Glove

You’re watching your father’s car roll away from the drive through the slit in your bedroom curtains. He didn’t even know you were home. You’ve been hiding all afternoon. You draw in a determined breath as you clutch your slim wrists, hiding the mark. You’ve always been so slim, leaving you with that feeling of not yet being complete – a feeling you hid from all but me. Your physical awkwardness is charming to others, yet you’ve always seen it as a source of embarrassment.

The first day we met, I could see you sink into yourself almost immediately, protecting whatever it was that was inside. You spoke with such refined care, as if you were subconsciously spell-checking yourself at all times. I found out later that your politeness had been forced into you from an early age. Not just the ‘please’ and ‘thank-you’s’ that we’re each armed with from the moment language begins to form at our lip – yours was so intense that it became a shield to hide behind. Etiquette was etched into you so hard that today I can almost see the scars of it on your skin. You’re afraid of being found out, of having that paper-thin layer of poise peeled away that would inevitably reveal your true self. Your outer-strength is a white lie that hides your inner fragility. And that’s it. That’s your biggest flaw, that you hide that fragile perfection that makes you so beautiful.

I know you though, and I’m so grateful for the fact. I know that beyond the carefully constructed social life your family and peers create, beyond the politeness, the airs, the graces and the pristine house you live in, that deep down you celebrate the feral – the wild and the free. I know that this presents itself as a need to be outside at every opportunity and it was that need that brought us together.

His car is out of sight now. Quick, gather your things and get out. Grab that glove from your bed. When you find the other one you’re going to want to keep your hands away from the chill. Your heart will be cold enough on its own. That’s right, sneak out of the back door, just like you always have. The woods are only a short walk from that huge garden of yours, that great expanse of strategically placed flora and stone that I was never able to enter. I belonged in the wild, away from your life.

Oh, you’re running? Mind your step, the trees are growing thicker. You don’t want to fall. Surely this is the worst time to draw attention to yourself by doing that? I’m sure you’ll be fine though, this route must be second nature to you now. ‘Second Nature’. That term carries so much weight when linked with you.

Look, you’re nearly there, the river is getting much louder. It was so fast this morning, don’t you think? A bit too fast. You’ve always loved that river though, the way the flatness of the land around it causes it to spill over at the slightest increase in rainfall, turning the floor of the woods into a mirror that makes the trees infinite.  You’ve arrived at last, catching your breath as you tread carefully onto the small pier built for fishing, but that you’ve never seen used for purpose.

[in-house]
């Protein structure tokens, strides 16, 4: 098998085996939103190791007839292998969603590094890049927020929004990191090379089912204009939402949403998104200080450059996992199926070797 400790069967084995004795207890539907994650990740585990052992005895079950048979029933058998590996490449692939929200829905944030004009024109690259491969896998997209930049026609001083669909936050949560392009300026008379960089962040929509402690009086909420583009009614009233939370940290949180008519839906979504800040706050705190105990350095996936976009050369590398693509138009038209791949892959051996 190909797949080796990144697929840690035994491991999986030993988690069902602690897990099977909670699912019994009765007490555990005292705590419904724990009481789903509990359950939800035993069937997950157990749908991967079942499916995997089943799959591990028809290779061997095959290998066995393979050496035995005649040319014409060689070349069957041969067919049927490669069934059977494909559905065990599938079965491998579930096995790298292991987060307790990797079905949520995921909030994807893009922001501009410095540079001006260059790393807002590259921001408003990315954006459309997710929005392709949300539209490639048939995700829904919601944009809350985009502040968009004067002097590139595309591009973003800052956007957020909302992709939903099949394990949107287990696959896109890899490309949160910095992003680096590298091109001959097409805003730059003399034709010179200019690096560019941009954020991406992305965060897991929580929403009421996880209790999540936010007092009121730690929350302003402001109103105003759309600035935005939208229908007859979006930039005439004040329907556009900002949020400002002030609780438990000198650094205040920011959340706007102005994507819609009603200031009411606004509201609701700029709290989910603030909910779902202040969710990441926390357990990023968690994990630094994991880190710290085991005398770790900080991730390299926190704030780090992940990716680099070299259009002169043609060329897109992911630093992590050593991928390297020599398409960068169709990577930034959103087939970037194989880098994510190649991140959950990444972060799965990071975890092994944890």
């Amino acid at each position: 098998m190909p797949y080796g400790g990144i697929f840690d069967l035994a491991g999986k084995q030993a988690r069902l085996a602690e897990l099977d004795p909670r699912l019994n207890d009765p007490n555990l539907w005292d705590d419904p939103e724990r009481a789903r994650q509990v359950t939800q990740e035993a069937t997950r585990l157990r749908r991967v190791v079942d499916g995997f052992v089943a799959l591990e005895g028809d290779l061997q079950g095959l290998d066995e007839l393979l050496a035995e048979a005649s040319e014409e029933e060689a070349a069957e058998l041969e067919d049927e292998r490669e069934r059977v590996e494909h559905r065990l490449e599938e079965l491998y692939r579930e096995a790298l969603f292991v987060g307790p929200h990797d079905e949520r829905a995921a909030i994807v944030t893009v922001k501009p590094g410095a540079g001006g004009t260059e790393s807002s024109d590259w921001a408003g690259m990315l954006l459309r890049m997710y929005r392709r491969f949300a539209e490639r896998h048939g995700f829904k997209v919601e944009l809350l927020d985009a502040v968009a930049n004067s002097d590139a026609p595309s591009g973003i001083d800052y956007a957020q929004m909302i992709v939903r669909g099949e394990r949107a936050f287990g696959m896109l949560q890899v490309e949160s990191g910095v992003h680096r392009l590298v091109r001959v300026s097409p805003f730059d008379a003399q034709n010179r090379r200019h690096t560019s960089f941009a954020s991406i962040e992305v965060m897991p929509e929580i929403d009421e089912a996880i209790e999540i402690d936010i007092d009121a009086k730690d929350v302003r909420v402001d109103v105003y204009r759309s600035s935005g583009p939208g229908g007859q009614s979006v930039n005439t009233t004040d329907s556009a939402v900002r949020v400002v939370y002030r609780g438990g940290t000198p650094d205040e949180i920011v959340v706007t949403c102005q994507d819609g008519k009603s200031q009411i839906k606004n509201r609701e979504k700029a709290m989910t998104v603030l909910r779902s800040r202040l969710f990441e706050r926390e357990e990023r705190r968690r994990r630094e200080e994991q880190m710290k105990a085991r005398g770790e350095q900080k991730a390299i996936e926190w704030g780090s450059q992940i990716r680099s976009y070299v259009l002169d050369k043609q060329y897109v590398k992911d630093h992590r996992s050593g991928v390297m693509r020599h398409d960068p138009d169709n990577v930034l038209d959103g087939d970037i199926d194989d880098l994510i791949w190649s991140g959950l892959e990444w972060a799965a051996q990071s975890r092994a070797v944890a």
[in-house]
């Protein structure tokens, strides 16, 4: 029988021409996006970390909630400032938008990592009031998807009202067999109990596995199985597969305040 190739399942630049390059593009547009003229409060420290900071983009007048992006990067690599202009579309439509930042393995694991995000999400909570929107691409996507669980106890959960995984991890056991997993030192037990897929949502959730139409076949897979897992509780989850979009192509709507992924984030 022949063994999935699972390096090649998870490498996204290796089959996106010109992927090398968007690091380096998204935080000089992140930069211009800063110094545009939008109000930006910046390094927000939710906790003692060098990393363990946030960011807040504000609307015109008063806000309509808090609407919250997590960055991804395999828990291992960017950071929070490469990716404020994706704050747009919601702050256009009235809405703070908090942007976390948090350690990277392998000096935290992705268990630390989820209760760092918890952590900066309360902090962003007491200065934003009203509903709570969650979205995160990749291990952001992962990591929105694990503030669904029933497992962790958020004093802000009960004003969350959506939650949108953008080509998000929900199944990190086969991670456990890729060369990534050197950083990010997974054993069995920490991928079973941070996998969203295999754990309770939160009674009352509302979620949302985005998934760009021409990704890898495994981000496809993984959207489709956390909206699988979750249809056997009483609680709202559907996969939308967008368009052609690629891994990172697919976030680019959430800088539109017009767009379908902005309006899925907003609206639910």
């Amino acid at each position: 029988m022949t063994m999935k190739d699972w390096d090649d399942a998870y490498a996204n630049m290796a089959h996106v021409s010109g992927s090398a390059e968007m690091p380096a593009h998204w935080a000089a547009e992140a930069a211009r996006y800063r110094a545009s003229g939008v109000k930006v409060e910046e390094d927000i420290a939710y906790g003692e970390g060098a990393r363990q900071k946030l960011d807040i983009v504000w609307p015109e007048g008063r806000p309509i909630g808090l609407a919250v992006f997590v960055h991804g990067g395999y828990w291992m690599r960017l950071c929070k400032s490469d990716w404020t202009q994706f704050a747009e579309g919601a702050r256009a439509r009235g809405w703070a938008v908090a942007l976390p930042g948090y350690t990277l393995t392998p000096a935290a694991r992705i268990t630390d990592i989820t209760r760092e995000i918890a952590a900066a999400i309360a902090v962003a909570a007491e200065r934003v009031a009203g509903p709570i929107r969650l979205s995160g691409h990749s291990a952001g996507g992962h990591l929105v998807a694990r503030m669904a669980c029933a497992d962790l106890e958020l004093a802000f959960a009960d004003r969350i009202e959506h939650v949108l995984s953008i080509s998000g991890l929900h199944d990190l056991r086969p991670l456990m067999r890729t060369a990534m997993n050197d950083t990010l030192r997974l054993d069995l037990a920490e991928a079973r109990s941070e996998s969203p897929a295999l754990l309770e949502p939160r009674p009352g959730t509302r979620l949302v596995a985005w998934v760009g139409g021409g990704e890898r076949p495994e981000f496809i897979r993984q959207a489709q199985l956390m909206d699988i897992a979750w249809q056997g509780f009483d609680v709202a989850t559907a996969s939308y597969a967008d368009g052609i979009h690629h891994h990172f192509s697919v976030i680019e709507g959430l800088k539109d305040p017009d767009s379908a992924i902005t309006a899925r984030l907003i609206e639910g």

This is where we stood.

How many times have we met here, spending hours just talking and listening in turn? I think we both lost count at exactly the same moment – the day you opened up to me at last, tears streaming down your cheeks. I held you so tight and felt you relax in a way you’d never relaxed before. But we could only be friends, you made that so clear. Somebody like you just couldn’t be with somebody like me. You never said that exactly, but I knew that’s how you felt. Why did I accept that? Your family had status and that couldn’t be threatened. By letting yourself be your true self for once, you were risking your name, and what was more important than that?

Step just a little further, there’s your glove! It seems so strange now laying there at the edge of the pier, doesn’t it? A lifeless hand clutching onto an already forgotten memory, so close to joining the racing current below. It’s still dry though, at least. You can wear it, untainted. You’ve hidden the evidence by placing your hand through it. You’re safe now.

I’m watching you as you turn away from the river, I know you won’t look back. But is it fear that stops you or shame? Guilt perhaps – three very different things. Who would have thought that just three hours ago I was stood here with you, feeling your heart race as your breath warmed my neck. It was you that kissed first, don’t forget that. It was you that reached your hand under my coat to touch the skin on my back. I was just reciprocating. I could feel your desire. I know I took it too far, but you didn’t need to push me away. Especially here. You knew how fast the water was, how deep it had grown over the course of the winter. But you pushed. After all, pushing away from what you truly wanted had always been in your nature. Second nature? I’m not sure which came first.

I’m gone now though. They’ll find my body eventually. You were too scared to jump in after me and certainly too scared to cry for help. Both gloves are on your hands now, you’re protected again. Nobody will ever know it was you. I just disappeared. You’ll be fine without me. Rebuild that paper-thin shield and move on. Go back to pretending that you’re somebody else. The garden is safer than the wild, after all.

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